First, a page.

Continue the divestment of schools at a faster rate to ensure greater multi and non-denominational school options are available for school-going children.
Ensure that minority religion-schools are not disproportionately impacted by rationalisation measures
1 Government of Ireland (2012) Census 2011 Profile 7 – Religion, Ethnicity and Irish Travellers, Dublin: Stationery Office, p.32.
2 Government of Ireland (2012) Census 2011 Profile 7 – Religion, Ethnicity and Irish Travellers, Dublin: Stationery Office, p.32.
3 Government of Ireland (2012) Census 2011 Profile 7 – Religion, Ethnicity and Irish Travellers, Dublin: Stationery Office, p.32.
4 Government of Ireland (2012) Census 2011 Profile 7 – Religion, Ethnicity and Irish Travellers, Dublin: Stationery Office, p.32.
5 B. Harvey (2013) Travelling with Austerity: Impacts of Cuts on Travellers, Traveller Projects and Services, Dublin: Pavee Point, p.36.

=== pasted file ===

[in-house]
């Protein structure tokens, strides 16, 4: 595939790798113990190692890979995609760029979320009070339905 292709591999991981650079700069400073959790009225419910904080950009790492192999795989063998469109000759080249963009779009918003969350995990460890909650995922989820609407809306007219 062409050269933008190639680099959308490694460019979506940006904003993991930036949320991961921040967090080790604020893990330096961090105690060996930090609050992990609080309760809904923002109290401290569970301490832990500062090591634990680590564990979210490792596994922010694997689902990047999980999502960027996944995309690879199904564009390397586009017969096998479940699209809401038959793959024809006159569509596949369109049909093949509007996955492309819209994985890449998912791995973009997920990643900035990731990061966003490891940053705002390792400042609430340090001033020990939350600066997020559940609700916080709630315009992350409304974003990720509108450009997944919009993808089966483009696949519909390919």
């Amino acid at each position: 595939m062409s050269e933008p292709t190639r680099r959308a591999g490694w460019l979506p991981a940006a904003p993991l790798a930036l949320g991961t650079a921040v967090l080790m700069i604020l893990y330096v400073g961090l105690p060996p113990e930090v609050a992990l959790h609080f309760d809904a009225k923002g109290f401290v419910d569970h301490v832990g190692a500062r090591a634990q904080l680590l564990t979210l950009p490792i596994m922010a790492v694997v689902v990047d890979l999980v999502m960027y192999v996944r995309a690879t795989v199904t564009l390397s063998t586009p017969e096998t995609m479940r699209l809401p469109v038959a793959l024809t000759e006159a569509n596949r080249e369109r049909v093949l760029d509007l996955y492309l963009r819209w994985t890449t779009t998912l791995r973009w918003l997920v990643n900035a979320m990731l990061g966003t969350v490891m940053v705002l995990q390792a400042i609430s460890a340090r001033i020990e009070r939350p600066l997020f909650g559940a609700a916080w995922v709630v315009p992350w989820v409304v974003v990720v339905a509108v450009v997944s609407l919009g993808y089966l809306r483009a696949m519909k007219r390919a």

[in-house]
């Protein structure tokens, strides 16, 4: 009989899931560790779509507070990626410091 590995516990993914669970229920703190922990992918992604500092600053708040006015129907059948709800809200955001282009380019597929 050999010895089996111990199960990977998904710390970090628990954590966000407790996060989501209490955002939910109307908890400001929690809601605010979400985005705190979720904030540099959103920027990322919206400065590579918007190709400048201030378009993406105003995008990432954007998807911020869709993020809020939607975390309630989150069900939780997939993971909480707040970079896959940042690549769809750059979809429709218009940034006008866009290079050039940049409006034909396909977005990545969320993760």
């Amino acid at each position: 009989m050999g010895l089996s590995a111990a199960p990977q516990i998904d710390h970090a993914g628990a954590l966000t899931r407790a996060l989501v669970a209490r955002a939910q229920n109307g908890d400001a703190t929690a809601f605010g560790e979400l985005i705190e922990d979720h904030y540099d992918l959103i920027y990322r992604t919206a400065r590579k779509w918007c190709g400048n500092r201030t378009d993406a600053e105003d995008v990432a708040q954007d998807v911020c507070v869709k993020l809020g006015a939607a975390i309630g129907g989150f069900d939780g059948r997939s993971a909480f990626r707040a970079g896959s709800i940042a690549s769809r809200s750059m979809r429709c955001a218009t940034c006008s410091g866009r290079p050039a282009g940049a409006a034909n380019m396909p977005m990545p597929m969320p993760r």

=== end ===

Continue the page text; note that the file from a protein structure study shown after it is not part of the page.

6 Minister for Education and Skills, Ruairi Quinn TD, Parliamentary Questions: Written Answers, [7412/13], 12 February 2013.
7 Minister for Education and Skills, Ruairi Quinn TD, Parliamentary Questions: Written Answers, [49494/13], 19 November 2013.
8 Children’s Rights Alliance (2014) Report Card 2014, Dublin: Children’s Rights Alliance, p. 127.
9 Irish Traveller Movement (2013) Submission to Joint Oireachtas Committee on Education and Skills re Draft General Scheme of an Education (Admission to Schools) Bill 2013, Dublin: Irish Traveller Movement.
10 Department of Justice and Equality (2011) Ireland’s National Traveller/Roma Integration Strategy, Dublin: Department of Justice and Equality.
11 Irish National Teachers Organisation, Traveller Education: INTO policies and proposals updated, Dublin: INTO, 2010.